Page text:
When Maryland Zoo officials in the US got a phone call from Baltimore police asking for help to corral a loose bull in the city, they didn’t think twice. To them, it was just another day.
“It’s unusual for the police, but not unusual for us,” said Karl Kranz, the zoo’s chief operating officer. “We regularly train for this in the zoo, in case one of our own animals escapes.”
It took one veterinarian, two veterinary technicians, two animal department managers and Kranz to take down the 725kg purebred Angus. The bull was on its way back to Hedgeapple Farm in Frederick County after breeding at another farm.
Owner Scott Barao said the bull must’ve been agitated in the back of the truck and hit the door “just right” while they were stopped at a stoplight. He began his mad dash just after 3pm, and police worked for hours trying to contain the bull, but nothing worked. So they called the zoo.
Barao begged police to not shoot the animal unless it was absolutely necessary. He said the farm paid US$5,000 (RM21,000) for “Bull #33” but he is “priceless in terms of his genetics for us in our breeding programme”.
The bull was in the middle of a 4ha field on the edge of Coppin State University’s campus, making it difficult to contain him. A zoo veterinarian decided that the only way to safely remove the animal was to tranquillise it. It took three darts to immobilise the bull.
“It took a little while for him to fall asleep,” Kranz said. “The animal had been loose for a while and was hyped up, so sometimes it takes more time for the drugs to take effect if they’re excited.”
After Bull #33 was tranquilised, he was taken back to the zoo to be given more medicine. Barao said the animal is “recovering slowly but well”. The bull is the third this year, and at least the seventh since 2014, to make a run for freedom in Baltimore.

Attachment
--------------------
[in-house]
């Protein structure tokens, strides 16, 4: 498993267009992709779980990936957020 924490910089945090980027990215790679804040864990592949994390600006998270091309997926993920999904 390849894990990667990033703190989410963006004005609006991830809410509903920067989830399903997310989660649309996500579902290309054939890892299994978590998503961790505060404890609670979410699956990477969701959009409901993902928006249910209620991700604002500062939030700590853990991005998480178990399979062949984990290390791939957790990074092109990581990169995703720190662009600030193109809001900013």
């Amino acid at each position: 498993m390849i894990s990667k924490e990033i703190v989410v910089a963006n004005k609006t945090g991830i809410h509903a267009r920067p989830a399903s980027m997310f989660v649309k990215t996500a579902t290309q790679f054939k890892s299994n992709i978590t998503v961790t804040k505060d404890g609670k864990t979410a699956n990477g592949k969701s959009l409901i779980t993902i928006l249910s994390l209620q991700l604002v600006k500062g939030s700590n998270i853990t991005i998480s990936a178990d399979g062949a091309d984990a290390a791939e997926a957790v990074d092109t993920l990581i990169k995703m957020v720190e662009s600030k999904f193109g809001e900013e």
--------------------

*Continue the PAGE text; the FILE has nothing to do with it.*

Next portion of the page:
While it might not have been an unusual situation for zoo staff members, it was out of the ordinary that they responded. In past escapes, other bulls have been shot dead by police. Here’s what has happened before when other bulls got loose in the city:
Why hasn’t the zoo responded to the other bull escapees this year?
They were never called in to help because police were able to handle it. The other animals also weren’t privately owned. Most of the escapes have been traced to (a slaughterhouse) in Baltimore. The bull in this escape was a purebred Angus used for breeding. The farm’s executive director described the animal as “expensive”. Kranz said he told police he didn’t want the bull shot unless all other options had been exhausted.
Who does respond?
Baltimore police officers have responded to all of the escaped bulls so far. And if they feel that they need more help, they call the zoo.
OK, but why is the zoo called instead of animal control?
Animal control isn’t equipped to deal with animals of this size, department spokesman D’Paul S. Nibber said. The largest animals they usually deal with are deer, so they are not equipped with the proper drugs or expertise to handle animals the size of Bull #33.
Does this happen anywhere else?
New York has had its fair share of bulls on the run. Two years ago in New York City, a bull ran loose in Queens. It was the third time in 14 months a cow or bull ran through the city, according to National Public Radio (NPR). In 2016, The New York Times reported that comedian Jon Stewart rescued a bovine and brought it to a farm sanctuary. – Tribune News Service/The Baltimore Sun